February 25, 2024

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Stocks rise, bonds cool as Fed forecast beats Moody’s credit rating downgrade

Stocks rise, bonds cool as Fed forecast beats Moody’s credit rating downgrade

Passersby are reflected on a board of electricity stock prices outside a brokerage firm in Tokyo, Japan on April 18, 2023. REUTERS/Issei Kato/File Photo Obtaining licensing rights

TOKYO (Reuters) – Stocks rose in Asia on Monday while Treasuries and the dollar remained calm, with investors taking the lead from Wall Street’s rise on Friday, shrugging off Moody’s downgrading of U.S. credit forecasts.

Technology stocks emerged, as they did in the United States at the end of last week, after the calm in long-term Treasury bond yields since the beginning of this month boosted expectations for borrowing-dependent growth stocks.

U.S. 10-year Treasury yields settled at around 4.646%, holding around the top of their range since Nov. 3, when weak labor market data spurred bets on a less hawkish Fed. The return reached 4.935% on November 1.

The US dollar index is hovering below its highest level after the payroll report at 106.01, which it reached on Friday, and there was little change in recent trading around 105.80.

Japan’s Nikkei (.N225) rose 0.46%, with chip-related stocks providing the most support. The Taiwan Heavy Stock Index (.TWII) rose 1.17%.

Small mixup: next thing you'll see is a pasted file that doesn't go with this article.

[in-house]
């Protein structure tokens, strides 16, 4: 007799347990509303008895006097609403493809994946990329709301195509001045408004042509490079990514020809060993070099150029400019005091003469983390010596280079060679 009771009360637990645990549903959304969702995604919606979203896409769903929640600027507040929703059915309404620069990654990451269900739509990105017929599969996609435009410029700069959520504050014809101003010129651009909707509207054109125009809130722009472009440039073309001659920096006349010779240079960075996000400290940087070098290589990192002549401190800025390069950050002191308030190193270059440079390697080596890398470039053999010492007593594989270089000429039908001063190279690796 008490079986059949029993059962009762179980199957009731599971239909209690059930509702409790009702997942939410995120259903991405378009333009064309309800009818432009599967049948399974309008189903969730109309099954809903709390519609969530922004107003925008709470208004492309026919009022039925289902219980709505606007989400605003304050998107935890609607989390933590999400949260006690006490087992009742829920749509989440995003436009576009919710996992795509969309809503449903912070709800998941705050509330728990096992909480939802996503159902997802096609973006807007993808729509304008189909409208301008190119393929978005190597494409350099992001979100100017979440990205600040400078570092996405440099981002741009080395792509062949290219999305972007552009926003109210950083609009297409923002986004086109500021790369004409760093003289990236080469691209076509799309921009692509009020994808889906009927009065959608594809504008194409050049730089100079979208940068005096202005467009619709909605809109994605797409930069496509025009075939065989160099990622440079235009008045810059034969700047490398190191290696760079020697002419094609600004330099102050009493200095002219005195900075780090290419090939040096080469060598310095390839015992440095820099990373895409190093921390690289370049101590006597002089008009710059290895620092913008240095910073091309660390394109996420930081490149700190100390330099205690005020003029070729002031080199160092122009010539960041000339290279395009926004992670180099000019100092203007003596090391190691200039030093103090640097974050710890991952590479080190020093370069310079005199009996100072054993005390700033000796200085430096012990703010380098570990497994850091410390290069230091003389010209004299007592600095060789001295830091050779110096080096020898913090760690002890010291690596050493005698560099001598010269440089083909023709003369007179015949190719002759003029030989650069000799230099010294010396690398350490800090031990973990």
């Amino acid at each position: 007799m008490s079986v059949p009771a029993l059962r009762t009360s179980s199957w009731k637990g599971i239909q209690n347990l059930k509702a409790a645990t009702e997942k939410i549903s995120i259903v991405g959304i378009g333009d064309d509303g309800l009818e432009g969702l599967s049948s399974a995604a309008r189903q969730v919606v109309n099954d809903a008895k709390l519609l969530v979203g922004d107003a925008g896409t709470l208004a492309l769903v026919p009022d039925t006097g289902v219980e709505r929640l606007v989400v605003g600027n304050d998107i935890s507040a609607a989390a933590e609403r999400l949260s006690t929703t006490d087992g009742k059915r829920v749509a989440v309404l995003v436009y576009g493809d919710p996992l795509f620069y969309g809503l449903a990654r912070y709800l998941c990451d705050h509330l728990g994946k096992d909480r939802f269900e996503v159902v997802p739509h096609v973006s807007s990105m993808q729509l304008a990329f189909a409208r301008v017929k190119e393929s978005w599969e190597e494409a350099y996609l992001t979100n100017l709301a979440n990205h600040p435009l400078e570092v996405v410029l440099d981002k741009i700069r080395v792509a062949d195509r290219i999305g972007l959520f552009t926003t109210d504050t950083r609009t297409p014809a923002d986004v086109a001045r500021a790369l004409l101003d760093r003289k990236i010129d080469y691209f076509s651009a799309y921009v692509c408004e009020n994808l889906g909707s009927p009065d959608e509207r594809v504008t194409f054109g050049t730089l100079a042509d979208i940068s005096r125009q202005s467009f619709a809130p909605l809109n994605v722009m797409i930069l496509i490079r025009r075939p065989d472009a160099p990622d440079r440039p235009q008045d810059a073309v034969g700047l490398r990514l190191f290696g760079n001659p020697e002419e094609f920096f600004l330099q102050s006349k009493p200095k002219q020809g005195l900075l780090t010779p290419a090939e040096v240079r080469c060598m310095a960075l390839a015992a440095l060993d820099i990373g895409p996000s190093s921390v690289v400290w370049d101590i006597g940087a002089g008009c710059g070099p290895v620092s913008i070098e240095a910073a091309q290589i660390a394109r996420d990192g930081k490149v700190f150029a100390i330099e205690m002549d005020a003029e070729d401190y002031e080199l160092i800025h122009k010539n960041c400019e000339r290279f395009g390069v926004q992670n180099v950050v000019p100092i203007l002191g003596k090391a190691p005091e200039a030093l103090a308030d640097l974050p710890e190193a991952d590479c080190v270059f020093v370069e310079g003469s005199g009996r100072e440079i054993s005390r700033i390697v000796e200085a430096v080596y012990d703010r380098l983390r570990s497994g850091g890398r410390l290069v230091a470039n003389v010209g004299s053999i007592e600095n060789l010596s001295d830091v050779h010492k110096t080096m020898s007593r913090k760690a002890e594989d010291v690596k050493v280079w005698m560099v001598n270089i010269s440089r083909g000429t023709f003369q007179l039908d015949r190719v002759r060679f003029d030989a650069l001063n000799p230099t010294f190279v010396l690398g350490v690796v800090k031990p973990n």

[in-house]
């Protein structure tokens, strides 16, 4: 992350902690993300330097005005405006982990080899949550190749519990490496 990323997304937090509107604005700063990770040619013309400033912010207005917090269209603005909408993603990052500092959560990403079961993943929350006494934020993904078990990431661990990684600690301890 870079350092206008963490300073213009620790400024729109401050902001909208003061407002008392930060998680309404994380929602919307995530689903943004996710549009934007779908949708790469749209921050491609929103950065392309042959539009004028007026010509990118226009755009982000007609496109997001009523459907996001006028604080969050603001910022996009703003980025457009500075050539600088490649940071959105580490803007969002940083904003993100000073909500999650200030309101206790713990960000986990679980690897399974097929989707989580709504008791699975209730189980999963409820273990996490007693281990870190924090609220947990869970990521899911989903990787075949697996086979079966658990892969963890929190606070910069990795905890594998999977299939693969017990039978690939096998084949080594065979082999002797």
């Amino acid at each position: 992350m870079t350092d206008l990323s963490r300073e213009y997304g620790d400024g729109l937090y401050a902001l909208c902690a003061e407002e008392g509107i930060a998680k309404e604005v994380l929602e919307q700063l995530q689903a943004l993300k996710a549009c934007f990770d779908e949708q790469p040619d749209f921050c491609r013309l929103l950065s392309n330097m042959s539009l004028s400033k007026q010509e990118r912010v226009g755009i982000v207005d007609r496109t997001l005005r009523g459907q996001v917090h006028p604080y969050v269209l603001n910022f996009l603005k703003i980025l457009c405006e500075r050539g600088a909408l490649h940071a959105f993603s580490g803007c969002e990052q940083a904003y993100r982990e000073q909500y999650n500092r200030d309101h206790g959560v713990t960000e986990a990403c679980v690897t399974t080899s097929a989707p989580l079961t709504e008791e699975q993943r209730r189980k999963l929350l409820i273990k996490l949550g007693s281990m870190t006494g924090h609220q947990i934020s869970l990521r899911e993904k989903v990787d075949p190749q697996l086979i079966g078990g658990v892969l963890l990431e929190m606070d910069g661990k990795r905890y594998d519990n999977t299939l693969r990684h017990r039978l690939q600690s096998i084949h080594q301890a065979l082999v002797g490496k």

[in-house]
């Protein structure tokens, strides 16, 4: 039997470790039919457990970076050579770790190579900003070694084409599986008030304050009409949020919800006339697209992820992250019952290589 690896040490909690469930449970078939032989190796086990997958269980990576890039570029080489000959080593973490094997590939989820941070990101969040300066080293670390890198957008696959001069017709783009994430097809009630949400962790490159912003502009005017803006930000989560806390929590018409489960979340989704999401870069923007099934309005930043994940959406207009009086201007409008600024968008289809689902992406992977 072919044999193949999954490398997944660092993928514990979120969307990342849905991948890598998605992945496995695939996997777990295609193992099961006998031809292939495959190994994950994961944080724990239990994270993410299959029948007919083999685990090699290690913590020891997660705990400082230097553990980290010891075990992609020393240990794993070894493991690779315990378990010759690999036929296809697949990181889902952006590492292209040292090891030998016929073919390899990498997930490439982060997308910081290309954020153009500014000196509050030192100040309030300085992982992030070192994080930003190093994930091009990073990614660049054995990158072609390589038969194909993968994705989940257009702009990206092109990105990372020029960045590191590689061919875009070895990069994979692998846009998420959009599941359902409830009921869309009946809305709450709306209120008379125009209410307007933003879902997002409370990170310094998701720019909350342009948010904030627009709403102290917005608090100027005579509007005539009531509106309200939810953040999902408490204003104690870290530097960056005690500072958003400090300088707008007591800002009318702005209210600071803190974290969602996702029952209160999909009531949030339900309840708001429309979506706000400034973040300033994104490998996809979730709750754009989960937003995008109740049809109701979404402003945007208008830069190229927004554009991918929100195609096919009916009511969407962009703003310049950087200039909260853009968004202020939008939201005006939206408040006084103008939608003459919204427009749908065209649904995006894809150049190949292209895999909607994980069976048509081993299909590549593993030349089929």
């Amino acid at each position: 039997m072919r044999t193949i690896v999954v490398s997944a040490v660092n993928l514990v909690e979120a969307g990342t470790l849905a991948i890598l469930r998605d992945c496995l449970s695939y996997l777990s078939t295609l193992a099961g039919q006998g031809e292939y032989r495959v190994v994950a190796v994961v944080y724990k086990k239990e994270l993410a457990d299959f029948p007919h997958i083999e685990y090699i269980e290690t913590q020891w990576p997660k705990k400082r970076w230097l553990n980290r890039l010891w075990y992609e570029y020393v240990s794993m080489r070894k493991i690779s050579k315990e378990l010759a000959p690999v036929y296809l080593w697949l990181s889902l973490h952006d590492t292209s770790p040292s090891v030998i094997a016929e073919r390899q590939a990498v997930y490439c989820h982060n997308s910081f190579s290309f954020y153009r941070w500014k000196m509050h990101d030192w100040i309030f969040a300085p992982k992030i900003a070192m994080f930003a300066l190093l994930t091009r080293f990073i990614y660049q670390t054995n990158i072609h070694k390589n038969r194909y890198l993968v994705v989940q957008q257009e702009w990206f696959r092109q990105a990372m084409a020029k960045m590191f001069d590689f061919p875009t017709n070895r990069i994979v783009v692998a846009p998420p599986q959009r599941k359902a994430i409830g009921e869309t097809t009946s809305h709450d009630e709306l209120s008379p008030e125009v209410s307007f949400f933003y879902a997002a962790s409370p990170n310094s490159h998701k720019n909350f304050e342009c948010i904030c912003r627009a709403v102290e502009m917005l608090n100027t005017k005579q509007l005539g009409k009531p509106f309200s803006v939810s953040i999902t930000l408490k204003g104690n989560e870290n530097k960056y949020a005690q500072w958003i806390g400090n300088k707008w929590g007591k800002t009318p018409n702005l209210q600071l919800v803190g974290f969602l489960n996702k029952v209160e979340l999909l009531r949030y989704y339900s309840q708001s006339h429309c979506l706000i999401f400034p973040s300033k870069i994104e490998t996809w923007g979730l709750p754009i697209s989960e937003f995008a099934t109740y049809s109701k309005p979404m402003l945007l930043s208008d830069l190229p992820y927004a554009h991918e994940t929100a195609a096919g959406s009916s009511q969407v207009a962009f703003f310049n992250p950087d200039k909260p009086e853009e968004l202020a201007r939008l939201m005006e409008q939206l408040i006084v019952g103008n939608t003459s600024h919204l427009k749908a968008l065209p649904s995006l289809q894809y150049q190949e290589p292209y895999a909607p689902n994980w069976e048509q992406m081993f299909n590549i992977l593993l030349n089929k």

Hong Kong’s Hang Seng Index (.HSI) rose 0.49% amid outperformance in technology stocks (.HSTECH).

However, mainland Chinese blue chips (.CSI300) fell slightly, and Australia’s resources-heavy index (.AXJO) fell 0.13%.

Naka Matsuzawa, a strategist at Nomura Securities, said stocks were likely nearing a peak.

“So far, the market is taking bad economic news as good news because it means a pause in interest rate hikes by the Fed,” he said.

“But now, the Treasury market has entered a pause, so there is not much room for Treasury yields to fall further,” he added, removing support for the stock market. “In short, I don’t think the stock market rally will continue.”

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The market did not care much about Moody’s announcement late on Friday that it had lowered its outlook on the US credit rating to “negative” from “stable.”

The focus instead remains on upcoming economic data, with US consumer price and retail sales readings scheduled for Tuesday and Wednesday respectively.

Meanwhile, crude oil prices fell on Monday as demand concerns outweighed supply concerns, amid slowing growth in the United States and China.

Brent crude futures for January delivery fell 35 cents, or 0.4%, to $81.08 per barrel, while US West Texas Intermediate crude futures for December delivery reached $76.82, down 35 cents, or 0.5%.

Both benchmarks rose about two percent on Friday as Iraq expressed its support for the oil production cuts implemented by OPEC+.

Kevin Buckland reports

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